Rather than a strategic asset allocation (SAA), investors should have a sustainable asset allocation suggested an expert panel speaking at PRI in Person in Paris, tasked with assessing how investors should use the SAA process to adjust their portfolios to plug the SDGs and climate finance gap.
“SAA is the place to start” when assessing how to increase flows to climate solutions, said Craig Mackenzie, head of SAA at Aberdeen Standard Investments. The long-term process can see an investor shift 30 per cent of their portfolio over a five-year period, and involves designing mandates and specifying different benchmarks, he explained. He also noted that SAA is a “fiduciary process,” thereby allowing investors to allocate more to climate issues in a “fiduciary friendly way.”
Energy investment is one asset class particularly aligned to long-term SAA planning. Michael Waldron, senior energy investment analyst at International Energy Agency, outlined the financing gap and opportunities. Energy investment has stabilised, but he noted slight increases last year to investments in coal and oil and gas on previous years. Nor has there been much investment in energy efficiency.
“Energy efficiency spending has been stagnant,” he said.
Although more investment is going into renewables, he said there is a gap between supply and demand and that renewable investment “needed to double” over the next decade.
He noted that the bulk of investment in energy goes to developed countries.
“To meet the SDGs we need more investment in less developed markets,” he said. Investment in renewables and energy efficiency is led by private investment but investment in oil and gas is dominated by SOEs. He also flagged that in line with the PRI’s Inevitable Policy Response (IPR) analysis, governments will “play more of a role” in motivating investment.
“In the power sector 95 per cent of investment is influenced by government policy,” he quoted. Energy investment in emerging markets has a higher investment risk and a higher cost of capital. Meanwhile in mature markets, Waldron flagged that renewables will become more exposed to market pricing.
Helga Birgden, global business leader, responsible investment at Mercer questioned if “SAA is fit for purpose given the urgency of climate change.” Allocating to climate change is a “top down process” that involves looking at different scenarios, and better understanding risks that impact portfolio construction, she said. This could include transition risk, physical impacts and resource availability. This, in turn, will help build understanding around uncompensated risk, she said.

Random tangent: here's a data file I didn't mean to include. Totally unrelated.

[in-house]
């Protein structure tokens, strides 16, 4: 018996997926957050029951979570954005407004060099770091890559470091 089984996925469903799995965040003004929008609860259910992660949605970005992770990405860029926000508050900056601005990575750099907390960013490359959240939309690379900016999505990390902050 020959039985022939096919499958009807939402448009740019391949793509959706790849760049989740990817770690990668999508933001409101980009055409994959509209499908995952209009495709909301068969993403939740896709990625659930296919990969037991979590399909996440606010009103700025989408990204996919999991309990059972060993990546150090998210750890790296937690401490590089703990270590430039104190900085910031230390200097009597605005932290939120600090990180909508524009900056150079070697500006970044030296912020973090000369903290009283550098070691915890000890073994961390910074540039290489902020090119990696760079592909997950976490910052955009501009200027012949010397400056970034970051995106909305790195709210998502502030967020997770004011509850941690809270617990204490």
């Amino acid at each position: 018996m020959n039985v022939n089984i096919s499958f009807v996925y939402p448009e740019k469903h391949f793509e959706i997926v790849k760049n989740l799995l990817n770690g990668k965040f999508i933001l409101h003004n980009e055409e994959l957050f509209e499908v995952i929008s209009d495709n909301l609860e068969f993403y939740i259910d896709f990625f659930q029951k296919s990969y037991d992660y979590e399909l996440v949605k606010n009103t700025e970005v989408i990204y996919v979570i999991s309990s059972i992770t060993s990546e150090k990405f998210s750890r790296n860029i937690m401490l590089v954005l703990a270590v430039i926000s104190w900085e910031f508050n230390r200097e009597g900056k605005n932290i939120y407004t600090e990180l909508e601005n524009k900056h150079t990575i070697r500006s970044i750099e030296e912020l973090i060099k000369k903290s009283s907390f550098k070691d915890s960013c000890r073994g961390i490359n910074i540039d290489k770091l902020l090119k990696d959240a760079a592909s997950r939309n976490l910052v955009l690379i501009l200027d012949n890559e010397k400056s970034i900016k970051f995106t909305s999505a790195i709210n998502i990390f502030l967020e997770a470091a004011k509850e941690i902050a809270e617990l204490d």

Mercer’s work includes stress testing and looking at re-pricing impacts on an investor’s SAA. Climate modelling and taking a live portfolio to see its response to scenarios, helps measure climate-related impact on returns. This could also involve tilting the portfolio to more sustainable assets – and assuming new risks. “It brings into question the extent to which SAA is able to adequately frame these processes,” she said.
Madhu Gayer, head of investment analytics and sustainability, APAC at BNP told delegates that a SAA is not set for the next quarter, but the next 10 years, holding a long-term view of where markets are going. This means that SAA now holds systematic risk given the impact of climate change, and the need for a just transition in emerging markets. He also noted the importance of choosing the right benchmarks for passive investors.
“Passive investment is driving change,” he said. “The choice of benchmark is critical.” He added: “Who doesn’t want a sustainable portfolio. You can see the convergence happening.”
Helena Charrier, head of responsible investment at CDC also observed the critical role of SAA in targeting the gap in climate funding. Citing recent research among France’s investment community, she said 70 per cent of responses indicated that organisations are beginning to explore ways to integrate climate into their SAA. Factors driving that change included reputational concerns and changing stakeholder expectations. Respondents also said it was a good way to understanding risk in their portfolios.
She added that most respondents agreed ESG integration should begin at a SAA level rather than tactical allocation. Regarding asset classes, respondents prioritise equities because of the availability of data in listed assets, said Charrier. But respondents said real assets were equally important, particularly due to their significance in terms of impact. Obstacles to progress include a lack of data informing integration of climate into SAA. A minority of participants cited materiality as an obstacle, she said.